have a look at http://www.7dayshop.com/catalog/prod...ucts_id=113399
They have it for a great price, just a bit short dated
I don't think 7day shop will export beyond the U.K.. It doesn't really matter now for the OP as he has placed an order with Process Supplies but anyone else looking to order Neopan 1600 both within and outside the U.K. should look at Mathers of Lancashire.
Cheapest in the U.K. that I can find and Mathers will export.
I should add that if you are prepared to order in blocks of 5 films and are within the U.K. Channel Islands or Eire then tocalosh is absolutely correct about 7dayshop. No-one but no-one will get anywhere hear matching its price
Neopan 1600 have been available in UK all the time, but with the incredible high price. Seems that the latest price drop is because of the short expiry date. I have never seen neopan 1600 with longer expiry date than 7.2012.
I love neopan 1600. This negative is a reason for me to keep 35mm equipement. My newborn daughter will have pictures from her birth taken on neopan 1600
Shame on Fuji to kill that incredible stuff, shame on users not to use it...
My son's birth last October was shot on Neo 1600 and all through the winter I photographed him on it.
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bowie: I think it may be related to the "buy American" attitude perhaps, check out the review sections on Tri-x and Neopan 400 and 1600 on B&H and count the number of reviews per film. You will notice that, in the US at least, Kodak have/had a serious natural stronghold.
The Neopans, while well liked and loved by those who've actually tried it, were/are largely overlooked, at least if you count no. of reviews on B&H as a representative statistic.
- In Europe it may be a different story, I don't know.
I've tried tri-x and the only format I can tolerate it in (until now) is in 120.
I can't understand the ravings and attention that film gets in 35mm: IMO it's muddier grainier, has a lower detail level and worse acutance, compared to neopan 400.
Then you have Neopan 1600, which (even though speed estimates vary, depending on the dev. used), knocks the socks off the Delta and the TMax in devs like Spur SLD. That film is being cut because of low demand(!)
I have a feeling they will cut neopan 400 as well pretty soon, seeing how "everyone" likes that dang Tri-x so much, even when Kodak is barely hanging on by their finger nails.
By the way, I did receive an answer from B&H two days ago (the mail was mis-placed to my spam-folder). They basically gave the standard answer that the film is discontinued by Fuji USA.
- Personally, I believe it IS discontinued, because as bowie states, the exp. date is "always" 07/2012 on the few scraps found here and there.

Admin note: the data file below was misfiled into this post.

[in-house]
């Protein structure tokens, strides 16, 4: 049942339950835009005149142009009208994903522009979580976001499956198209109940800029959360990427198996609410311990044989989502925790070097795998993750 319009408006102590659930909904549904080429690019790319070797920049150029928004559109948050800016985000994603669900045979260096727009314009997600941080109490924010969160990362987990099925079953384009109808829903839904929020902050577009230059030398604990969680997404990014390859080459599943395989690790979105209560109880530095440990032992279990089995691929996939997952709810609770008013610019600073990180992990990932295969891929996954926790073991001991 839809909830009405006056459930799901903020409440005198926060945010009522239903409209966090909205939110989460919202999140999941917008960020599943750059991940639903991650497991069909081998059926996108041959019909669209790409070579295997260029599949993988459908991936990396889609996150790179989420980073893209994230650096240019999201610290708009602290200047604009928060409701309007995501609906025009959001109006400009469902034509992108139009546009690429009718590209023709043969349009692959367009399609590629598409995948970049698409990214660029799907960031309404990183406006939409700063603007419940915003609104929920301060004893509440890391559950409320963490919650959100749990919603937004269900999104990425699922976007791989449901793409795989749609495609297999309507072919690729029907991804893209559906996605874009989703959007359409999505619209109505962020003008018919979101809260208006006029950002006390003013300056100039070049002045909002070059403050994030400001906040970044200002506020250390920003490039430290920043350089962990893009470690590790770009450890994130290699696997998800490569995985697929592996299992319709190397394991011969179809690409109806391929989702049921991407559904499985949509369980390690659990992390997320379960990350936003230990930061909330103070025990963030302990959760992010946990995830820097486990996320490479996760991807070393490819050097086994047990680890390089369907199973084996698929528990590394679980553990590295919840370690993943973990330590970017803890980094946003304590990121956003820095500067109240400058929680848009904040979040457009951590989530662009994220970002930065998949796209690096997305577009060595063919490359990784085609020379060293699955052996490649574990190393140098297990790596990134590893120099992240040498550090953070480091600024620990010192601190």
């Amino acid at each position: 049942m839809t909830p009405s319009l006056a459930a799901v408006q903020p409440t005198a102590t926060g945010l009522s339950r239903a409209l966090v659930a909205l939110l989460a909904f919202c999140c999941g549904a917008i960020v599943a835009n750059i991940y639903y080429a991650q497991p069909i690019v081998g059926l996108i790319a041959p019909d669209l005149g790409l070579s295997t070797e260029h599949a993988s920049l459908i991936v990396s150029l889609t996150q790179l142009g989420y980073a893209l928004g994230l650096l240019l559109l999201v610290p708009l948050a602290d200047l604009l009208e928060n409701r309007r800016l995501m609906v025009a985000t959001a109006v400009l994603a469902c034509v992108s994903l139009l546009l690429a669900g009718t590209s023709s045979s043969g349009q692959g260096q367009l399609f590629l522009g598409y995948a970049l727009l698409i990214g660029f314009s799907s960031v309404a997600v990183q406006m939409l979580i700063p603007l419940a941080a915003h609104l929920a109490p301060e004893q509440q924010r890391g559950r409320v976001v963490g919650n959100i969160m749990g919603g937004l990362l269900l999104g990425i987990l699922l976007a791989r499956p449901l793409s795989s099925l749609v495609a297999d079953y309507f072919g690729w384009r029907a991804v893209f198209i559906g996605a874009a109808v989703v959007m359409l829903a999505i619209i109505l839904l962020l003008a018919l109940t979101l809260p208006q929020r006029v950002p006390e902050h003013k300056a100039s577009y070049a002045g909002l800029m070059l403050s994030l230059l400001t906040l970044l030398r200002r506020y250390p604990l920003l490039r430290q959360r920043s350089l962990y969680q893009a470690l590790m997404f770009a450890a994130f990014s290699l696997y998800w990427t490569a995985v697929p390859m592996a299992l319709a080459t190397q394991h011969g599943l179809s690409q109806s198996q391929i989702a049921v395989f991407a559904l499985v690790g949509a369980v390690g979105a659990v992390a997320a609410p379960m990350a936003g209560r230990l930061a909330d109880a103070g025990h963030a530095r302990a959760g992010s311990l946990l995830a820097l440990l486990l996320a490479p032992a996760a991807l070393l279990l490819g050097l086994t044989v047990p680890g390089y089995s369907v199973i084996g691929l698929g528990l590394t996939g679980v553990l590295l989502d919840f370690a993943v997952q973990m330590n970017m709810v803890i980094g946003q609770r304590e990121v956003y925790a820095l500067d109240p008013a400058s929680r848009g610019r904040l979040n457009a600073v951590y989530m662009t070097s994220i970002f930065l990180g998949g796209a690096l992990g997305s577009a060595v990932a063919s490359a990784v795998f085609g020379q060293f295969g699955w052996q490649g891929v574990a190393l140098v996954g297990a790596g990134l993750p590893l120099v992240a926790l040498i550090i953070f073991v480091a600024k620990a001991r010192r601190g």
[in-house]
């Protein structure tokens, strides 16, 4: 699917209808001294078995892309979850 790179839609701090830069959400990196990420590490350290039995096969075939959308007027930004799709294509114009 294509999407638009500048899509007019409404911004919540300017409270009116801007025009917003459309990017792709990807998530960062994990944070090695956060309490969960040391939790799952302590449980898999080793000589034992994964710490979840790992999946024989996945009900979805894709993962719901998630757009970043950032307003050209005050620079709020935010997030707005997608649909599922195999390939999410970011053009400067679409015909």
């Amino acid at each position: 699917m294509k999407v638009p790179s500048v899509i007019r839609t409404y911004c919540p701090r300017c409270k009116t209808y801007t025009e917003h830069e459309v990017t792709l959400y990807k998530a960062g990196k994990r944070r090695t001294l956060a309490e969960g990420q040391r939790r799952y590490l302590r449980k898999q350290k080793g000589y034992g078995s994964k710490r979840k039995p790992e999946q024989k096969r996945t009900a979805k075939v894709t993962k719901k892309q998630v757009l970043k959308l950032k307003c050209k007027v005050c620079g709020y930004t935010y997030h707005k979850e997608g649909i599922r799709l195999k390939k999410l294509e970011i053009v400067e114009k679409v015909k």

My 50 rolls are now on the way and will be put into cryo-sleep immediately, hopefully they will last a little while beyond their due-date.
Last edited by Helinophoto; 03-13-2012 at 06:26 AM. Click to view previous post history.
It's already gone in 120 - how long can a film hang on in one format? Perhaps the story of 1600 tells us as does the story of 800Z. I fear for Reala and 160S for the same reason.
Originally Posted by Helinophoto
I've read lots of times online how it's 'not worth' shooting 1600 as 400 pushed 'looks the same' or even looks better - well not in my darkroom. The same reasoning around the new Portra 400 will probably kill off Portra 800.
Originally Posted by perkeleellinen
I have done the same, my refrigerator is full
Originally Posted by Helinophoto
In fact, I am a good example of a person, who had been overlooking neopan 1600, since my friend gave me one roll. I have shot it months later and was blown away!
BTW, what is your development receipt? I use D-76 and intend to try another developer. Is Xtol a good choice?
I shot the births of both my children on Neopan 1600 in a Nikon F3, so I have very fond memories of this film. It does still seem to be pretty freely available. It would seem an odd film to cut as I would have thought there would be a demand for it, it's not that there is a direct replacement. Delta 3200 is good, HP5 pushed to 1600 is ok, T-Max P3200 is good but in my experience (using XTOL) neopan 1600 does just have the right 'look' for the types of situations that you would use this film in, which for me is ambient light interiors. Quite contrasty but not over the top, reasonably fine grain for the speed and just the right speed that I need.
I plan to buy a mini-freezer where I can deep freeze it.
Originally Posted by bowie
I deep freeze every film, but keep a small stock of 10 films in the fridge, to be ready for use.
The developer I plan to use is Spur SLD for Neopan 1600 and Microphen for the 400 (and perhaps do a few tests with the 1600 in Microphen as well).
I have done tests with the 400 in tetenal ultrafin 1:25 (14 minutes) and the results were great, but I'm not planning to use Tet. Ultra with the 1600.
Last edited by Helinophoto; 03-13-2012 at 06:44 AM. Click to view previous post history.